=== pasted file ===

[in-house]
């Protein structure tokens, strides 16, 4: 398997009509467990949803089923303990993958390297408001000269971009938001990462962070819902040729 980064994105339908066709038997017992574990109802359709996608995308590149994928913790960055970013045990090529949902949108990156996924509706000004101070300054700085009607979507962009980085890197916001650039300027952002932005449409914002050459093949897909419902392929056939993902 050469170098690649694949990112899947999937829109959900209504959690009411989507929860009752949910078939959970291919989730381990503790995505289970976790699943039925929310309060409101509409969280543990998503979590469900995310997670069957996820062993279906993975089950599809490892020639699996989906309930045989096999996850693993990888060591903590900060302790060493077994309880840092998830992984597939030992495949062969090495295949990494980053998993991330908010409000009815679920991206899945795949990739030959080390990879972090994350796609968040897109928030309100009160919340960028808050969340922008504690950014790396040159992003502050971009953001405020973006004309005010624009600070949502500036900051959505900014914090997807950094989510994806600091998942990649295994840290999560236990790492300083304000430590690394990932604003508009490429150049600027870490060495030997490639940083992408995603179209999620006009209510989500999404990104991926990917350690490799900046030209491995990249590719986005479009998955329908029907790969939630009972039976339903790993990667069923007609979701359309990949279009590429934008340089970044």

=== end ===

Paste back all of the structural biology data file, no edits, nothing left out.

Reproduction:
[in-house]
């Protein structure tokens, strides 16, 4: 398997009509467990949803089923303990993958390297408001000269971009938001990462962070819902040729 980064994105339908066709038997017992574990109802359709996608995308590149994928913790960055970013045990090529949902949108990156996924509706000004101070300054700085009607979507962009980085890197916001650039300027952002932005449409914002050459093949897909419902392929056939993902 050469170098690649694949990112899947999937829109959900209504959690009411989507929860009752949910078939959970291919989730381990503790995505289970976790699943039925929310309060409101509409969280543990998503979590469900995310997670069957996820062993279906993975089950599809490892020639699996989906309930045989096999996850693993990888060591903590900060302790060493077994309880840092998830992984597939030992495949062969090495295949990494980053998993991330908010409000009815679920991206899945795949990739030959080390990879972090994350796609968040897109928030309100009160919340960028808050969340922008504690950014790396040159992003502050971009953001405020973006004309005010624009600070949502500036900051959505900014914090997807950094989510994806600091998942990649295994840290999560236990790492300083304000430590690394990932604003508009490429150049600027870490060495030997490639940083992408995603179209999620006009209510989500999404990104991926990917350690490799900046030209491995990249590719986005479009998955329908029907790969939630009972039976339903790993990667069923007609979701359309990949279009590429934008340089970044």